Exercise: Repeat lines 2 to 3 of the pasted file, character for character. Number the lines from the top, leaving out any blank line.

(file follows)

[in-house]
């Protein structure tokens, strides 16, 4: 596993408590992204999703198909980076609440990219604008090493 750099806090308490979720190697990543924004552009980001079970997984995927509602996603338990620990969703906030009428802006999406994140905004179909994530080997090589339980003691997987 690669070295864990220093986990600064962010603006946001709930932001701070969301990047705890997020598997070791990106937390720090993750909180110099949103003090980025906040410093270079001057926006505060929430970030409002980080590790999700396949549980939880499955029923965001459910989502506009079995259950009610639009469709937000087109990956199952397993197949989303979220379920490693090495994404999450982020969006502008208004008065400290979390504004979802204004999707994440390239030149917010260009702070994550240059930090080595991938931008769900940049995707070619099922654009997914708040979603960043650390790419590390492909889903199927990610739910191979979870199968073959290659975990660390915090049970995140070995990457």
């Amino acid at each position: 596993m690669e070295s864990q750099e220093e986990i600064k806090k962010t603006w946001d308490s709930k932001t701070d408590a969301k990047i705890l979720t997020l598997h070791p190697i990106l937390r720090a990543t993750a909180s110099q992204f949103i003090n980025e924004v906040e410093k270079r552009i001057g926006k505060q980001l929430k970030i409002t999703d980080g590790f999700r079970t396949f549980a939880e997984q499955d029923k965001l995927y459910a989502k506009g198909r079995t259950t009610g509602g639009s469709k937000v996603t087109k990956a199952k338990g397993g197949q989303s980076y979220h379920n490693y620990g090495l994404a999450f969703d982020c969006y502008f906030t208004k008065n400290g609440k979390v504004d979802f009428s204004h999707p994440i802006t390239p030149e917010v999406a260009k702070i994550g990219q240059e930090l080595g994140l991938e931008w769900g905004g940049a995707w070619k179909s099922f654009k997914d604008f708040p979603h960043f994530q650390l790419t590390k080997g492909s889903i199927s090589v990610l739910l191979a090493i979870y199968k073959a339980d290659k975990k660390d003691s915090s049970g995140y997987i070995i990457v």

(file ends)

């Protein structure tokens, strides 16, 4: 596993408590992204999703198909980076609440990219604008090493 750099806090308490979720190697990543924004552009980001079970997984995927509602996603338990620990969703906030009428802006999406994140905004179909994530080997090589339980003691997987 690669070295864990220093986990600064962010603006946001709930932001701070969301990047705890997020598997070791990106937390720090993750909180110099949103003090980025906040410093270079001057926006505060929430970030409002980080590790999700396949549980939880499955029923965001459910989502506009079995259950009610639009469709937000087109990956199952397993197949989303979220379920490693090495994404999450982020969006502008208004008065400290979390504004979802204004999707994440390239030149917010260009702070994550240059930090080595991938931008769900940049995707070619099922654009997914708040979603960043650390790419590390492909889903199927990610739910191979979870199968073959290659975990660390915090049970995140070995990457």
């Amino acid at each position: 596993m690669e070295s864990q750099e220093e986990i600064k806090k962010t603006w946001d308490s709930k932001t701070d408590a969301k990047i705890l979720t997020l598997h070791p190697i990106l937390r720090a990543t993750a909180s110099q992204f949103i003090n980025e924004v906040e410093k270079r552009i001057g926006k505060q980001l929430k970030i409002t999703d980080g590790f999700r079970t396949f549980a939880e997984q499955d029923k965001l995927y459910a989502k506009g198909r079995t259950t009610g509602g639009s469709k937000v996603t087109k990956a199952k338990g397993g197949q989303s980076y979220h379920n490693y620990g090495l994404a999450f969703d982020c969006y502008f906030t208004k008065n400290g609440k979390v504004d979802f009428s204004h999707p994440i802006t390239p030149e917010v999406a260009k702070i994550g990219q240059e930090l080595g994140l991938e931008w769900g905004g940049a995707w070619k179909s099922f654009k997914d604008f708040p979603h960043f994530q650390l790419t590390k080997g492909s889903i199927s090589v990610l739910l191979a090493i979870y199968k073959a339980d290659k975990k660390d003691s915090s049970g995140y997987i070995i990457v």